Fairholme Visitor Centre

If you stopped at the Fairholmes visitor centre head backup to the mini roundabout and take the first exit. The Ladybower reservoir should be on your left hand side now. Cycle along the road for a short while.

On the right side of the road is a steep, rocky track. You guessed it…cross over the road, get comfortable in the saddle and dig in. As you make your way up the track the track gets increasingly technical. There’s also a false top thrown in just to mess with your mind!

At the top of the path is a gate so you need to get off the bike. Once through the gate, you are out of the woods. The scenery is beautiful! if you can bring yourself to get back on your bike, cycle alongside the moor sticking close to the line of trees on the right.

The next section of the ride is a nice decent which takes you through a style gate. Now the decent gets much steeper and the terrain very rocky again. Lots of fun and pain.

At the bottom you go through a gate and head over the A57 road and down towards the river. You go over the river and take the path on your left which climbs a little over some technical terrain.

The River Ashop is down in the valley on your left. This is a little downhill section through the trees. Follow the line of the River as it joins the track along side the Ladybower Reservoir again.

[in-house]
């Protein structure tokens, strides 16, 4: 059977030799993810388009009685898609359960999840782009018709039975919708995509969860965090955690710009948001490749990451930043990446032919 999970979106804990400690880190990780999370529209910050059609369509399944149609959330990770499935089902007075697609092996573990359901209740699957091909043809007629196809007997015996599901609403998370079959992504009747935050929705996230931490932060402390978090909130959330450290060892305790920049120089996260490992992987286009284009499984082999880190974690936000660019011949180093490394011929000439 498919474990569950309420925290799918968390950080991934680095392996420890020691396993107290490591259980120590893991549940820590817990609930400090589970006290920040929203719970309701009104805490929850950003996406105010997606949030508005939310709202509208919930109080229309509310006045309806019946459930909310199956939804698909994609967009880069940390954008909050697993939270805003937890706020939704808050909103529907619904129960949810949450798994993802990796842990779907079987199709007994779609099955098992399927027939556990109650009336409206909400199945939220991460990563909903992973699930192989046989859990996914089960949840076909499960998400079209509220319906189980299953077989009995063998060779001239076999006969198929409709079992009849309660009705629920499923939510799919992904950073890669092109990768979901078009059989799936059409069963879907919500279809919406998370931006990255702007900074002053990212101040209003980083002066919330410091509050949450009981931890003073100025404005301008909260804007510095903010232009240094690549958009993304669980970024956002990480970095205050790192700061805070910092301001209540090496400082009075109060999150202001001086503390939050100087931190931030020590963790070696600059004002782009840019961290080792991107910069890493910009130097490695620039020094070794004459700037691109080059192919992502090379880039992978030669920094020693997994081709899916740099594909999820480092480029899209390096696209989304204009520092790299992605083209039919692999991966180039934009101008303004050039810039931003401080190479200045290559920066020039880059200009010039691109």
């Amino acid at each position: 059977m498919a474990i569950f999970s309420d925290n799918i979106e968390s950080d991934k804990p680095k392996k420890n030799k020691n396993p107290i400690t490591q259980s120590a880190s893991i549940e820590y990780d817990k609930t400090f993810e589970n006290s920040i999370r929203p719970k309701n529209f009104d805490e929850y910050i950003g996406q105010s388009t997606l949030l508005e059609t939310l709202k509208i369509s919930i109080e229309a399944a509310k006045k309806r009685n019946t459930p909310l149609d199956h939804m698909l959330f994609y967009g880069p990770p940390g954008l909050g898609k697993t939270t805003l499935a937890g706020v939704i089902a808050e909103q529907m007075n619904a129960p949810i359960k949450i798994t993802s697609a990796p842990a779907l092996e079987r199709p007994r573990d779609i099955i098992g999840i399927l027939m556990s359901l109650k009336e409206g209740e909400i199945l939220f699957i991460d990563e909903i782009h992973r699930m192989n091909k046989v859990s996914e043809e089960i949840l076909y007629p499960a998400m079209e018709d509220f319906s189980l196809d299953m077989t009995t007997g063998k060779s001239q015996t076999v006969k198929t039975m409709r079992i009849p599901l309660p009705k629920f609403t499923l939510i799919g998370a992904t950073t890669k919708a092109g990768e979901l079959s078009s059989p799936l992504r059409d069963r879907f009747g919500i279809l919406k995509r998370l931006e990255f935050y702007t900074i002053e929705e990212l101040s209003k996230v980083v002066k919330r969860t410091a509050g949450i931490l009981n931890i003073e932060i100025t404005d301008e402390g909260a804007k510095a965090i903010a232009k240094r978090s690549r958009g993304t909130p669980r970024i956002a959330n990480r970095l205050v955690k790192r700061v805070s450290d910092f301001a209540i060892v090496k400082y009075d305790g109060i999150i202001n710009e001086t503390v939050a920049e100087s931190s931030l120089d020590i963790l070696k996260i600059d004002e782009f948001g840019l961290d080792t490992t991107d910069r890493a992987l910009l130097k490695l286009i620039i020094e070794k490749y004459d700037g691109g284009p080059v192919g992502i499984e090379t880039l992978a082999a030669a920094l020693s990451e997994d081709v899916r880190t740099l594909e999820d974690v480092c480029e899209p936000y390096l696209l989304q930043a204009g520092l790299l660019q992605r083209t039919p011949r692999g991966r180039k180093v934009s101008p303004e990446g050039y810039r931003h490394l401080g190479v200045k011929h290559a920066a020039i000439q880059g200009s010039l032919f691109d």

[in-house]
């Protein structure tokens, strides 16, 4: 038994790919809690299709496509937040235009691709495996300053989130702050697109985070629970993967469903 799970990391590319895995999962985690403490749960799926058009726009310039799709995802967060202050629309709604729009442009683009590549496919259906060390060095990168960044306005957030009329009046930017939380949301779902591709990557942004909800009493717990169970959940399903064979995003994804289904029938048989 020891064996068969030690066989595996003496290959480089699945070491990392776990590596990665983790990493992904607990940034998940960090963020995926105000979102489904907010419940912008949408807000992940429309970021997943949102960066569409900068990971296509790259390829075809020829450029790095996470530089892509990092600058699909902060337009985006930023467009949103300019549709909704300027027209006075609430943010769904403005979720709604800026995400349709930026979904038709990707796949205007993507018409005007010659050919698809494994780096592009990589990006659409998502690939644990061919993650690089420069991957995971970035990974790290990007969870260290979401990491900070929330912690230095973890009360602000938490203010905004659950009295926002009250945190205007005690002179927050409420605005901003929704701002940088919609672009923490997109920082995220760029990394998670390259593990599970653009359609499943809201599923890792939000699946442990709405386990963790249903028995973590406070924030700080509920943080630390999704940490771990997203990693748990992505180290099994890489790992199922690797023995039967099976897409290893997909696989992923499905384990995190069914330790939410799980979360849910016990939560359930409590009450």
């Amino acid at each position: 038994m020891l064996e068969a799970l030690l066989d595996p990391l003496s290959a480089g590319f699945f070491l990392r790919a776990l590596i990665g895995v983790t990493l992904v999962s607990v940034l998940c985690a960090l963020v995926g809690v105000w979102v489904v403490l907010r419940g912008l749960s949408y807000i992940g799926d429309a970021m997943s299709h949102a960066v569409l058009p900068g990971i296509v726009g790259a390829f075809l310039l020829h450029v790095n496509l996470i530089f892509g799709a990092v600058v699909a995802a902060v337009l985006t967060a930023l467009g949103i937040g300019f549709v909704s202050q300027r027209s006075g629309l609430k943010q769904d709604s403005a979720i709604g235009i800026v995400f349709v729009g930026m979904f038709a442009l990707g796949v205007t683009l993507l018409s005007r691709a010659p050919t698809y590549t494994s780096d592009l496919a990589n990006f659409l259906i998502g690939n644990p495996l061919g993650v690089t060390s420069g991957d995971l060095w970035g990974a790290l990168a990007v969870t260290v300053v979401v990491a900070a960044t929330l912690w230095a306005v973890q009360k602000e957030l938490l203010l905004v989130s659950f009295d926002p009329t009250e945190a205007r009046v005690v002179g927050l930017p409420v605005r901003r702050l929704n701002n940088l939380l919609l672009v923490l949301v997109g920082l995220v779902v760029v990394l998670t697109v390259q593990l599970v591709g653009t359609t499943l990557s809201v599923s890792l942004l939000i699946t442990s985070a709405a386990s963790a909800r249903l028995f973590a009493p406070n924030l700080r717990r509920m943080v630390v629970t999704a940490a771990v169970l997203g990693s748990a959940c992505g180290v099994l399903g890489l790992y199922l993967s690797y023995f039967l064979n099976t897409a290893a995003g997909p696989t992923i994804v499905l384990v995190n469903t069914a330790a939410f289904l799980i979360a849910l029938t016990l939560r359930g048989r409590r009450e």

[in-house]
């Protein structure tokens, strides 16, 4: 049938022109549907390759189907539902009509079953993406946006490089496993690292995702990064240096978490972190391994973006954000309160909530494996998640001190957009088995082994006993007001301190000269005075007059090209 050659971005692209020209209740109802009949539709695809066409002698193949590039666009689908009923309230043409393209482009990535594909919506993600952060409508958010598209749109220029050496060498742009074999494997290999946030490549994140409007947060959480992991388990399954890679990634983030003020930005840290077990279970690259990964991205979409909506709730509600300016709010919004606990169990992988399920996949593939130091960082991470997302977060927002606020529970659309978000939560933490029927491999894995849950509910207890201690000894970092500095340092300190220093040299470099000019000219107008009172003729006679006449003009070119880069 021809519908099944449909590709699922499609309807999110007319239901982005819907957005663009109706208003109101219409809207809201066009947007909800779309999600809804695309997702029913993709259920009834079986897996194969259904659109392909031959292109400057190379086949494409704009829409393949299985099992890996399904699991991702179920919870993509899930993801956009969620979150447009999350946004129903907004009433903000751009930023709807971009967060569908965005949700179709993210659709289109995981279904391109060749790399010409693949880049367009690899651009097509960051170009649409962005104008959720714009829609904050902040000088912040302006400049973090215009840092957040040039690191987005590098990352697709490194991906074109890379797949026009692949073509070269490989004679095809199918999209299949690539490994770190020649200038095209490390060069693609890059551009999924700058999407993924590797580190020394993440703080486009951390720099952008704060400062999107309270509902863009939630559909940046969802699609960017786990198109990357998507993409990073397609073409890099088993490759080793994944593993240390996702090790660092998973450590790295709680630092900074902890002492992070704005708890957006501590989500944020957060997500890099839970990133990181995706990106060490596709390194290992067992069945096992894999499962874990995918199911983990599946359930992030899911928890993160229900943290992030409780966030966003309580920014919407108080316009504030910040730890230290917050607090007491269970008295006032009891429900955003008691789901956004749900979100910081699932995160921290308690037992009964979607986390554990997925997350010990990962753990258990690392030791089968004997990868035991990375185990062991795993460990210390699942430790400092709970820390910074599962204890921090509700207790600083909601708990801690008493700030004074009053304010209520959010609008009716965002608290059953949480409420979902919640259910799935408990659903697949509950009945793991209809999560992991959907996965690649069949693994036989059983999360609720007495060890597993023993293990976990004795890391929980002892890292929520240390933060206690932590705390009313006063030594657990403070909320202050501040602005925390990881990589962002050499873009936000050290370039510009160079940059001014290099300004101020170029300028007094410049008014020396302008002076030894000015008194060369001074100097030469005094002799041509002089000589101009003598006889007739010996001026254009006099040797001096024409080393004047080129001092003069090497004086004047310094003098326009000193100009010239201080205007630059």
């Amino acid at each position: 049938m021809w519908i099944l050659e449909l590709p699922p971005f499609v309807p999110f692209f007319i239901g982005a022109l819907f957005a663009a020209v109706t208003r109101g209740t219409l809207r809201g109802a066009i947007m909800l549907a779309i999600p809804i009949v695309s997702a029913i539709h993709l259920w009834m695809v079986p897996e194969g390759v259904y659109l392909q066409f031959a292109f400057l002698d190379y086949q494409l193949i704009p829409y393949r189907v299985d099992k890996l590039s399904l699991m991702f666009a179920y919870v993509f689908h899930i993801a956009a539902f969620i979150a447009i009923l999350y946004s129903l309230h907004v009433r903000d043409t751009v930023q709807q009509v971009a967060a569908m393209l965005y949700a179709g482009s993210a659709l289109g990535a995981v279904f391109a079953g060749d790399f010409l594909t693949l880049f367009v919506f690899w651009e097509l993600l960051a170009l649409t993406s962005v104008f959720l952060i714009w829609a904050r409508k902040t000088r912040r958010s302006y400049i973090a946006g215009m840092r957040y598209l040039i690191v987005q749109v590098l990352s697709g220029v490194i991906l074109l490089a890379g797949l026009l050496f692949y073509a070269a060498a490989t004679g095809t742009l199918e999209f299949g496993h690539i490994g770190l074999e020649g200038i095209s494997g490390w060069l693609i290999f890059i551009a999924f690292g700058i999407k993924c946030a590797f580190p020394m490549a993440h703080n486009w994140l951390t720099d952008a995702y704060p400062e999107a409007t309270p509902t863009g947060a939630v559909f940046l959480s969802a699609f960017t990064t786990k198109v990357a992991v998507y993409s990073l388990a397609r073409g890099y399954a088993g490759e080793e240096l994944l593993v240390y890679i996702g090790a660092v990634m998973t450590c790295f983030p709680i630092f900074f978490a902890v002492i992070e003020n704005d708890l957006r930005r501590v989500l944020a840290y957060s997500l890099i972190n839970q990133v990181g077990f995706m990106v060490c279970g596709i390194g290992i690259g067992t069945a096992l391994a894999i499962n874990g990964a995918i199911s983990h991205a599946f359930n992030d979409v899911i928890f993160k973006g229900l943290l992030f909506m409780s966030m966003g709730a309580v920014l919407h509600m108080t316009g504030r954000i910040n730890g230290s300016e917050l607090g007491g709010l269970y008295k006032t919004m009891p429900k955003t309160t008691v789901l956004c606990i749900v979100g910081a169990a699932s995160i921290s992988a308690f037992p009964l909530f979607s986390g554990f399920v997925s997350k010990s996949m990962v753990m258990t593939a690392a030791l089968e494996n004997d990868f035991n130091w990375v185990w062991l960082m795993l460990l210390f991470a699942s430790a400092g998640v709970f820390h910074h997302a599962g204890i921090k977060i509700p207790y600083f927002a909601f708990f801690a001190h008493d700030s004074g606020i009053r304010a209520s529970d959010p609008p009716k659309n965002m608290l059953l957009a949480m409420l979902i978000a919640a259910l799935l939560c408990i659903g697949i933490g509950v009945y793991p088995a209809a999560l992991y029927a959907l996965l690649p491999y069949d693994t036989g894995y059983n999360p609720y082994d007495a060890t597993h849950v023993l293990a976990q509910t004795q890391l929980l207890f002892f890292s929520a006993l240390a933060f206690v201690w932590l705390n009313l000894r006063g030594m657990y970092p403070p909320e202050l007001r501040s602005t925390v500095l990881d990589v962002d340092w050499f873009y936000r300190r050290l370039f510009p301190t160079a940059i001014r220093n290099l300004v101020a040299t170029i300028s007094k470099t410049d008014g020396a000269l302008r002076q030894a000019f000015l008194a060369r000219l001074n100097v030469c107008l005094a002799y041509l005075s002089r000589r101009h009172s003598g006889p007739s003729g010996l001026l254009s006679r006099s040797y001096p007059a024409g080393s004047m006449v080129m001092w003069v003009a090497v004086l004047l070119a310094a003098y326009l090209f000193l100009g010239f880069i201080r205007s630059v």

Pure torture

The penultimate section of this MTB ride is pure torture. Personally I like to ride a new course without doing too much research in order to make each section a nice surprise. I’m glad I didn’t know about this part.

Your legs in bits! You are cramping up at every pedal stroke! You are completely fooked! You are ready for a nice cold beer! Up ahead you recognise a particularly hellish section from earlier. You need to repeat the steep climb up the path on your right. Yes the one which you have to attack at the start just to get going.

Follow the exact same route you took earlier, up the path to the opening in the trees, through the gate at the top, into the trees and out onto the top of the hill with the spectacular views.

Final section

At the top of the hill take the same route to the right you took earlier but this time look out for a gate a few hundred yards down. Go through the gate and down the path on your left.

As the terrain gets smoother it joins Edale Road and drops down into the Village of Hope where you started the ride.

If you made it to this point then you deserve a well earned pint. Congratulations. Hopefully these instructions were useful and you enjoyed the ride.

Download the GPX file for this ride here

Download the TCX file for the ride here


Blogging about my life in the saddle!